How Authentic Co-design can help Governments rise to the challenge of delivering more social housing

Updated: Sep 16

Providing better social and affordable housing is a key issue for Governments across Australia right now but one that comes with its fair share of challenges. As governments are investing in redeveloping public housing estates (by increasing density or housing mix as well as including standards) there are often several competing views that can make for a challenging and drawn-out process.

Image: Eric Staudenmaier


Some of these views we see occurring regularly are:

  • Existing tenants who feel that despite substantial disruption to their life (e.g. relocating during construction) they will come back to reduced amenities such as public space and few gains once the development is complete.

  • Working with a developer who is required to provide social housing due to policy but doesn’t believe it is financially viable and does not have an incentive to do it well, for example, they perceive tenure blind housing as a risk for their overall profit margins.

  • Residents living nearby these estates are often reluctant to embrace greater densities and additional public housing; believing it will negatively impact the valuations of their housing.

  • Future tenants who are in desperate need of housing and are negatively impacted by the slow process and pushback from other parties mentioned.

These impacts can often leave delivery teams, communications staff and community engagement staff struggling to move forward and make progress. This is where Authentic Co-design can help, by fostering an understanding of the complexity of the task; facilitating an appreciation for different perspectives and the imperatives of making progress on goals that all these stakeholders believe are important.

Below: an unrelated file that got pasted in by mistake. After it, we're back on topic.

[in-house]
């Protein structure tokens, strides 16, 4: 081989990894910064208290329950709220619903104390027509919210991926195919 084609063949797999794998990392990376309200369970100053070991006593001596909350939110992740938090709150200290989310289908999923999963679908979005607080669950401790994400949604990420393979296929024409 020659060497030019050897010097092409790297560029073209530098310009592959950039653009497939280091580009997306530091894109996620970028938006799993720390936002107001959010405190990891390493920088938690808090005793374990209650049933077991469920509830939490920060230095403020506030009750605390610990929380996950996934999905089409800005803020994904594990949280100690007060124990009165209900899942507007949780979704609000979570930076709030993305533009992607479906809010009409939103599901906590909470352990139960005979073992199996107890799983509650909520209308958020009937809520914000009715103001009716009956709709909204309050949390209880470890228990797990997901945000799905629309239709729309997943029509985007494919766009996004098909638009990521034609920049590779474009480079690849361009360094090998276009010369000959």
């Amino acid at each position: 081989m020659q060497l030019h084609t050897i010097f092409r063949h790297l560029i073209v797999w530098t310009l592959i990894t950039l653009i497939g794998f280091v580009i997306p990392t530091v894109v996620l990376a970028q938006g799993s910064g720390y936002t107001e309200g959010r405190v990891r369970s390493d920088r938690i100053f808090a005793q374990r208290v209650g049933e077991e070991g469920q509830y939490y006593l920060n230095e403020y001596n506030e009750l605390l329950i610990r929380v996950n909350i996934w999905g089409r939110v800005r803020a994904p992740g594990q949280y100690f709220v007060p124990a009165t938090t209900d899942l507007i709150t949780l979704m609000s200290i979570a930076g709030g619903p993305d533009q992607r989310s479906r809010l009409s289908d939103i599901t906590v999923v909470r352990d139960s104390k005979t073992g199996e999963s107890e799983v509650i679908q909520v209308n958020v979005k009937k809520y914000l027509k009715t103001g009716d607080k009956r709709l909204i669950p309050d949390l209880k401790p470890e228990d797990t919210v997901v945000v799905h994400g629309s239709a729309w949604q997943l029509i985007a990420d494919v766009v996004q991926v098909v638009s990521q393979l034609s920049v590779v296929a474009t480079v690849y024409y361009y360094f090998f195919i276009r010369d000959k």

Authentic Co-design processes facilitate empathy for different perspectives and draw upon both tensions and diverse aspirations to work toward innovative responses. It expects more of people; not less. It results in all players being wiser as a result of the process. Being a valued part of the process means that plans are more likely to be implemented. There is room to consider how public housing tenants can play the role of ambassadors, learn new skills, and generate opportunities beyond the construction of new housing.


If you are struggling to deliver a new housing project, or want to plan now to make things easier later then it’s the perfect time to learn more about co-design through our effective and self-paced courses: https://www.authenticcodesign.com/courses

Or if you work for a government department struggling with these challenges, get in touch via susan@thecommunitystudio.com and we can discuss a co-design training package suitable for you and your team.


Max Hardy


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